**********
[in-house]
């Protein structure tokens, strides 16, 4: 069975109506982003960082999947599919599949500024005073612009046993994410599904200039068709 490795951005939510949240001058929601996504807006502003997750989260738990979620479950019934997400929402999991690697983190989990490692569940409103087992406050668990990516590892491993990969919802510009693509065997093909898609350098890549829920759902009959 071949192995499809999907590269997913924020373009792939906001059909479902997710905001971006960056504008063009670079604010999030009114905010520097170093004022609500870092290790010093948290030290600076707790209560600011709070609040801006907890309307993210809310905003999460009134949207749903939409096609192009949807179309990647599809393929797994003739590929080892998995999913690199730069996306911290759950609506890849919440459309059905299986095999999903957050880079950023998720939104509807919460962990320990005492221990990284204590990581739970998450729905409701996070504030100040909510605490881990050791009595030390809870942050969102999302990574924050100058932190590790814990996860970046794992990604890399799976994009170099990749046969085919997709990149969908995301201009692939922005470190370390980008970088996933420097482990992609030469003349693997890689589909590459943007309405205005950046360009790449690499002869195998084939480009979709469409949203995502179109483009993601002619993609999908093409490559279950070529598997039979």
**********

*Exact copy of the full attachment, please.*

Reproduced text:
[in-house]
């Protein structure tokens, strides 16, 4: 069975109506982003960082999947599919599949500024005073612009046993994410599904200039068709 490795951005939510949240001058929601996504807006502003997750989260738990979620479950019934997400929402999991690697983190989990490692569940409103087992406050668990990516590892491993990969919802510009693509065997093909898609350098890549829920759902009959 071949192995499809999907590269997913924020373009792939906001059909479902997710905001971006960056504008063009670079604010999030009114905010520097170093004022609500870092290790010093948290030290600076707790209560600011709070609040801006907890309307993210809310905003999460009134949207749903939409096609192009949807179309990647599809393929797994003739590929080892998995999913690199730069996306911290759950609506890849919440459309059905299986095999999903957050880079950023998720939104509807919460962990320990005492221990990284204590990581739970998450729905409701996070504030100040909510605490881990050791009595030390809870942050969102999302990574924050100058932190590790814990996860970046794992990604890399799976994009170099990749046969085919997709990149969908995301201009692939922005470190370390980008970088996933420097482990992609030469003349693997890689589909590459943007309405205005950046360009790449690499002869195998084939480009979709469409949203995502179109483009993601002619993609999908093409490559279950070529598997039979």